- The Washington Times - Saturday, July 18, 2009

MIR ALI, Pakistan | Pakistan’s top court on Friday overturned opposition leader Nawaz Sharif’s conviction on hijacking charges stemming from the 1999 coup against his government, clearing the last obstacle to his running for office.

Also Friday, a suspected U.S. missile strike in a Pakistani tribal region killed at least five suspected militants, officials said.

The missile strike hit a house in Gariwam village in North Waziristan, said two intelligence officials who spoke on the condition of anonymity because they were not authorized to speak to media on the record.

Local government official Anayat Ullah also confirmed that a missile hit the village, while resident Ahmad Raza said he heard members of the Taliban in the area saying five of their comrades were dead.

Over the past year, the U.S. has launched dozens of missile strikes in Pakistan’s northwest regions bordering Afghanistan. The North and South Waziristan sections of the country’s semiautonomous tribal belt have been frequent targets because of the heavy Taliban and al Qaeda presence there.

In its decision Friday, the Supreme Court said there was no evidence to support Mr. Sharif’s conviction.

Sharif spokesman Sadiqul Farooq said it brought a close to the final criminal case against the two-time prime minister, paving the way for his return to public office. According to recent polls, Mr. Sharif is the country’s most popular politician.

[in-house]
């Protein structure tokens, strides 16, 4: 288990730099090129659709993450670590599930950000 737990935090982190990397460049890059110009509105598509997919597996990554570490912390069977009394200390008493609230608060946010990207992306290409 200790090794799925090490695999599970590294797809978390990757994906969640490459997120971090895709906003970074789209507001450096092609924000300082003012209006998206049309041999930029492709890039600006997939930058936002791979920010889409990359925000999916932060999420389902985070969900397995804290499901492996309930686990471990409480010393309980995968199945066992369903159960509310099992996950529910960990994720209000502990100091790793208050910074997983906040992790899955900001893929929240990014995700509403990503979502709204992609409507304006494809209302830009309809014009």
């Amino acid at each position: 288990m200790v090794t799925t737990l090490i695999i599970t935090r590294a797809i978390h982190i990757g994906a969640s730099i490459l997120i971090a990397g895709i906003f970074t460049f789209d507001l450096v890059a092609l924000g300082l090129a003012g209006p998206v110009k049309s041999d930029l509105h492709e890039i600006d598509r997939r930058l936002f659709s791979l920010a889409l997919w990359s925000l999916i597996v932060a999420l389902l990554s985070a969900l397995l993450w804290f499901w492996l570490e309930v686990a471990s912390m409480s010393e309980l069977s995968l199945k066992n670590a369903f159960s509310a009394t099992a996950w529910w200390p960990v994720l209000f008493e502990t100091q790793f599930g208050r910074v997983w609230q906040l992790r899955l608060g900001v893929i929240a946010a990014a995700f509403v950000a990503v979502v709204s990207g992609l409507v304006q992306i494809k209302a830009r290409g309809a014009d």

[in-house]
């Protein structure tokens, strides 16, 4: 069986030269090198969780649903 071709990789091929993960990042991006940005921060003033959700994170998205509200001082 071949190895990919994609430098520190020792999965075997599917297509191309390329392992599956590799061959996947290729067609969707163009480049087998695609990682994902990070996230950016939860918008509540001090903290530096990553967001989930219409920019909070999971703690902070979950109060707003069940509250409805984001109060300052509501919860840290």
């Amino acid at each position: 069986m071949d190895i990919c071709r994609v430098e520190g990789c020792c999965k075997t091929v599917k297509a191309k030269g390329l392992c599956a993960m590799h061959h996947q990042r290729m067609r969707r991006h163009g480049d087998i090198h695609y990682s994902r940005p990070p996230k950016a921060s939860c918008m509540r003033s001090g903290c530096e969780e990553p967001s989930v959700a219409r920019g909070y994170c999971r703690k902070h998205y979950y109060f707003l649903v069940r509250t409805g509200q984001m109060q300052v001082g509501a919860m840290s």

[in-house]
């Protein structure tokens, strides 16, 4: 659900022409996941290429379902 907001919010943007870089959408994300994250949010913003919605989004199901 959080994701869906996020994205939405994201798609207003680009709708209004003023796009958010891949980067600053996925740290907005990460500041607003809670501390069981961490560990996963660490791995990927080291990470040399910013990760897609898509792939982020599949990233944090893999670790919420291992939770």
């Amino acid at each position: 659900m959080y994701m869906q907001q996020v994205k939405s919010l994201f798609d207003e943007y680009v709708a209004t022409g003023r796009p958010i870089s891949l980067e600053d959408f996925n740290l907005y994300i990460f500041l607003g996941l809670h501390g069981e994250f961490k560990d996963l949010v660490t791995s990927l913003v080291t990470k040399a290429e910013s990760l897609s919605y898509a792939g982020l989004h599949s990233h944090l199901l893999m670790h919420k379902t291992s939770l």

“We knew that Nawaz Sharif is innocent, but today’s court order also proved that he had been wrongly convicted,” Mr. Farooq said.

Pakistan’s army ousted Mr. Sharif’s government in a bloodless coup on Oct. 12, 1999, the day Mr. Sharif removed Pervez Musharraf from his post as army chief and refused to allow the general’s plane to land at a Karachi airport while returning from a foreign trip.

After assuming power, Gen. Musharraf’s military government charged Mr. Sharif with ordering the hijacking of Gen. Musharraf’s plane. Mr. Sharif argued his actions only aimed to avert a coup that was already under way.

Friday’s ruling was the third in the past two months to lift a ban on Mr. Sharif participating in elections. Mr. Sharif has made no secret of his desire to return to public office, but has said he does not want early elections.

Also Friday, two separate bombs in northwest Pakistan damaged a pair of oil tankers headed for NATO forces in Afghanistan.

Elsewhere in Pakistan’s northwest, the army proceeded with operations against militants in the Swat Valley and surrounding districts. Two soldiers were killed in a roadside bombing during the previous 24 hours, according to a military statement released Friday afternoon.

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